Sunday, 15 December 2013


You can do anything, my father used to tell me. He’d tell me the world was in my hands, that I could conquer anything. He believed in me like no one else ever could.

Merry Christmas Chloe, he said as he leaned forward to hand me the modest black box. As the lid came off, I gasped, mesmerised by the way the necklace glimmered, reflecting the thin speck of winter sun shining through the window. The chain held a small globe as its proud pendant, the whole world right there, wrapped around my very neck. Joy radiated from him as he watched me admiring the gift, overwhelmed, inspired.
Lights flashed, machines beeped, my father’s limp body drowned in the sterile white sheets. I held his hand as the doctors forced countless medicines down his throat. Each ounce of hope died away as I overheard their conversations, caught their shaking heads, hanging them in shame. I turned to my father, who reached out to stroke my tear stained cheeks, a weak smile lingering on his lips. You have to promise me something, he said. I looked up expectantly. Promise me when something doesn’t go right, you’ll keep trying. A single tear ran down my cheek as I waited for him to continue.  Great things will happen for you Chloe, work hard, okay? I could only nod, tears streaming down my cheeks, desperate gasps for air strangling my throat.

I didn’t talk to anyone at the funeral. I couldn’t bear the apologies, the fake regards and wishes. Ignoring every word the priest uttered, I ran my fingers over the necklace, the cold feel of the chain matching that of my icy heart. Long after the guests had left, I knelt by the grave, scraping my fingers through the soil I’d dampened with my tears. It took every ounce of courage inside of me to stop crying, to put on a brave face and pretend the strength was genuine. I promise Daddy.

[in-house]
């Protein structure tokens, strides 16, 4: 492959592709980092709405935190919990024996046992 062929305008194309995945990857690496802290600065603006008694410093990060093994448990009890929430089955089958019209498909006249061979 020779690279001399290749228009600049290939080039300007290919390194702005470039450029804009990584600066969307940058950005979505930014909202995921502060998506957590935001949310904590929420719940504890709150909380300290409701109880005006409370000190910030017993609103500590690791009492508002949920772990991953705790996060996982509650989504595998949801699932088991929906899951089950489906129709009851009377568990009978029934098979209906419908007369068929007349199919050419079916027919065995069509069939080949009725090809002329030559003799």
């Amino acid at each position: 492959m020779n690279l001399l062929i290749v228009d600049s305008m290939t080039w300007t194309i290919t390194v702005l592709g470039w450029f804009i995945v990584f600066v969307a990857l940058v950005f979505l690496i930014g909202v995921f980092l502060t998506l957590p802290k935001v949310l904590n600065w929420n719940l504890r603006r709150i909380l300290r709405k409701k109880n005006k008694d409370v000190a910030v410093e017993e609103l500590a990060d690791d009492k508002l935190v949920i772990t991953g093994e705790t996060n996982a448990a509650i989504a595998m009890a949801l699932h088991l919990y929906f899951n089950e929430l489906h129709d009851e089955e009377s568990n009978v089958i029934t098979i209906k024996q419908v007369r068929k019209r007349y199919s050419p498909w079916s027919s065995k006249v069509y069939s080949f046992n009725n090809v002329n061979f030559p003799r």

Monday, 9 December 2013



Plates rattled as they were stacked in the corner, piling up like the unbearable hours of my shifts, more and more every week. I tied the apron around my waist with a sigh, pulling my hair back into the same ponytail I’d had yesterday, and the day before, and the day before that. I stacked the plates and ignored the yelling, trying to block out the countless orders – the same cups of coffee with no milk, the same toasts with little butter and extra ham. Sneaking to the back of the restaurant, I pretended to be grabbing something I needed, reaching for the small jar buried at the bottom of my bag. I dropped in the morning’s modest collection of coins. The tinkle as they collided with the glass was music to my ears, the best sound I’d heard all day. I crossed my fingers for generosity, for a small pile of coins waiting on the receipt as I cleared the table. We’re getting there, I thought to myself, eyeing the bronze coins that had barely filled up a quarter of the jar. I watched them glimmer, knowing that it would happen someday. Dreams could come true.
“Nicole, get out here, you’ve got customers!” Deep breath, fake smile, knuckles holding onto the plastic pen and notebook so hard they turned a crimson colour – like the salami sandwiches, a popular favourite.
Golden coins caught my eye as I made my way to the table, longing for each one to be mine, for each one to double, to triple, to fill up ten of my humble glass jars. Table 35. Teenagers. No tendency to tip. Great. Glancing at his shirt, I noticed the flag drawn onto the back. Australia. The one place I’d always dreamed of going. I tried to avoid coughing, struggling for air, strangled by the sickly smell of cheap coffee mixed with the cigarette smoke drifting in from outside. I kept my coughing in, kept it all locked up inside, just like the emotions, the misery, the depression, the agony of spending each and every single day trapped in the same cafe, waiting on the same tables, in the same small town with the same provincial people. I longed to escape, to just pack up some things and leave for a while – clear my head. I longed to try something new, meet a new person, taste some new food. I longed to dance with the African tribes and to swim with sharks in Greece. I longed to explore the rainforests in South America and to gaze endlessly at mountains in Alaska. I longed to get in the car and just drive, throw the map away and follow the signs, choosing the best, most tempting town name and heading that way. I wished for a change, to wake up not knowing what will happen, not knowing where I’ll end up. I longed for a miracle to come along and fill up my glass jar until it overflowed with passion, with excitement, with adventure. But, instead, I drew in a deep breath and plastered the same superficial smile on my face, a painful pang striking at my aching heart.

“What can I get you?”